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Do you negotiate? Most women don't, but one group is trying to change that

Posted at 12:37 PM, Mar 25, 2021

Depending on who you ask and what report you look at, women make between 79 cents and 95 cents for every dollar earned by men.

One thing is clear: men in the workforce make more money on average than women, even when they do similar or the same jobs.

Those numbers get Claire Wasserman pretty worked up.

“I was very disturbed and angry about the wage gap. I had read that Hispanic women make 55 cents to the dollar. I read that despite being the majority of college graduates, that women are only making past middle management, less than 22% of us,” said Wasserman.

Frustrated that less money represented a lack of power for women, she decided to start talking about money with other women.

“I knew it would be a big conversation. I didn’t realize that there would be a real hunger for education, especially around salary negotiation,” said Wasserman.

In a recent study from Randstad, nearly 60% of women say they’ve never negotiated their salary.

These types of figures, plus conversations with other women, inspired Wasserman to create Ladies Get Paid.

“We are a book, an organization and a global community for women. We talk about how women can advance professionally, financially,” Wasserman said.

Wasserman says that community consists of more than 100,000 women worldwide.

Many of those women go on to negotiate a better salary, get a better job or simply improve their situation.

LaToya Burris is one of them.

“My career was not moving as far as, the salary wasn’t going, it didn’t match the work,” said Burris.

But Burris wasn’t sure where to go. She says she suffered from imposter syndrome and doubted her own talents.

She wasn’t sure what other graphic designers were making.

Not knowing where to go for help, she went to a networking event and met Wasserman.

“She basically was schooling all the ladies on how to negotiate and to basically get paid your worth,” said Burris.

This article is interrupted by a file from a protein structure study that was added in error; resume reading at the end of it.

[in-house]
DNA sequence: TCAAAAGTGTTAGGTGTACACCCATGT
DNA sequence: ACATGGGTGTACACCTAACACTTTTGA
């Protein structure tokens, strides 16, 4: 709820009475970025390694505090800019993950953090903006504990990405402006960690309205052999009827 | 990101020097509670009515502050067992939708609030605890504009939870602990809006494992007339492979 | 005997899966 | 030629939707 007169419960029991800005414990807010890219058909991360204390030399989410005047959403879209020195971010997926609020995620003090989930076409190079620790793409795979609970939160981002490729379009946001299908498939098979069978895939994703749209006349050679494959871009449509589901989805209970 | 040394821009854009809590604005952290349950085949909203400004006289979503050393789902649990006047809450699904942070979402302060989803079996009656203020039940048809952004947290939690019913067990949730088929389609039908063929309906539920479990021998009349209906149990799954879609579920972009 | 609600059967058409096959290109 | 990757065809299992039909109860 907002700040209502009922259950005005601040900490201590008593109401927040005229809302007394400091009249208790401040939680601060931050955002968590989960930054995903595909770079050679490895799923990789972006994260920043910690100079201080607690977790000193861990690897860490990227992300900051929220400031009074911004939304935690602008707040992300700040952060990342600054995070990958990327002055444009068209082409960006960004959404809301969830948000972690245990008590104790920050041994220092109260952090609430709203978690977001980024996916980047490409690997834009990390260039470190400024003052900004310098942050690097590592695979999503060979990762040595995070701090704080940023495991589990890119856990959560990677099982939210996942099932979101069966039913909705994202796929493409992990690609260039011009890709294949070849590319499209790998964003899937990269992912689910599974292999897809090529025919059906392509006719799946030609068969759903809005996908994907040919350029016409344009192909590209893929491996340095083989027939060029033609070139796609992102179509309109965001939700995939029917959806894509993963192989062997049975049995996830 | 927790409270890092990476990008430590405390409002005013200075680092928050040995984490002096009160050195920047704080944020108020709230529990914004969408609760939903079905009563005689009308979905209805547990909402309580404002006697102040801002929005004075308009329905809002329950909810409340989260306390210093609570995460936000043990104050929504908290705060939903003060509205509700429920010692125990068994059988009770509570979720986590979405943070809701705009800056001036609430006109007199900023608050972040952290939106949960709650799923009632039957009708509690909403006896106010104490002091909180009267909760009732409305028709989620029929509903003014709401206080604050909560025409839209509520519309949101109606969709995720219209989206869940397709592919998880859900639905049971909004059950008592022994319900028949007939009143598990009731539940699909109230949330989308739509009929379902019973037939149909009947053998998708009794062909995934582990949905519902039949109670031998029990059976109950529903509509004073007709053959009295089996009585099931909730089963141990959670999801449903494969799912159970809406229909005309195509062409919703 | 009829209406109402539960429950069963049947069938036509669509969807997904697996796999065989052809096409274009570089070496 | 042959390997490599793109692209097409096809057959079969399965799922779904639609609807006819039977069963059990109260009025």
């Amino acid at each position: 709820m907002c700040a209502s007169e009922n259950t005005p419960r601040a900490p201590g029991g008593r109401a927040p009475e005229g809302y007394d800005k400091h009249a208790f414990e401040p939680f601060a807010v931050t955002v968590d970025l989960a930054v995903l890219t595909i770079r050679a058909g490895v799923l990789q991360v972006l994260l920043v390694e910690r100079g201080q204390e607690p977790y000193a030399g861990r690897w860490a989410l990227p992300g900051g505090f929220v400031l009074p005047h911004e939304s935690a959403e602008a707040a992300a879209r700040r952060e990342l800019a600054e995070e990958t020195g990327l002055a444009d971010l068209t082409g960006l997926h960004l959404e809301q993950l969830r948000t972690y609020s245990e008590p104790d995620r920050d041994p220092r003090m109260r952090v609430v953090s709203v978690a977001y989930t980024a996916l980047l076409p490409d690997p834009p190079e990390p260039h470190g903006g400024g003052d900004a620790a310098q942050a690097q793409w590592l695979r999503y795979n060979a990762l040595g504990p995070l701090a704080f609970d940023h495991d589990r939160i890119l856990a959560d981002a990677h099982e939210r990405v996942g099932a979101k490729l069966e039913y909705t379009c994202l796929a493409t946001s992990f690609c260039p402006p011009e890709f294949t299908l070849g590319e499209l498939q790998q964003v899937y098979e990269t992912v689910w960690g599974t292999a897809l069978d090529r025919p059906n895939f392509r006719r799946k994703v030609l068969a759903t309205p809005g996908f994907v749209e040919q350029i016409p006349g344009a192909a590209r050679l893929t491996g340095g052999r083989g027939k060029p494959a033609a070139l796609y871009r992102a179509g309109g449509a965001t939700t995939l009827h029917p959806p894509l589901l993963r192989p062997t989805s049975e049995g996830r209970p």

The two had a conversation that really impacted Burris.

“The information that Wasserman has, has definitely changed my life. I’m making the most money. I actually had a 21% increase in my salary,” said Burris.

Negotiating pay isn't just about having a positive attitude.

Wasserman says there are things you need to do and say in a negotiation.

“I think contextualizing the conversation with your enthusiasm to work there. Say, listen, I know you’re a company that pays people fairly, I know you’re a company that values gender parity. And then you’re going to stand your ground. You’re going to say this is the number I’m looking for because it’s based on the market research. And if they say no, then it’s I’m sure we can find something that works for both of us, let’s have a larger conversation,” said Wasserman.

For Wasserman, it’s all about creating a more equal space for women to exist in.

“It’s just about parity. We should all want to have equal opportunities for everybody. It’s shown that when women are paid equally to men, it increases the GDP. More money in the economy, we can support our families better. So, this isn’t about women versus men, or women better than men, it’s just finding diversity in all of the ways that we can," said Wasserman.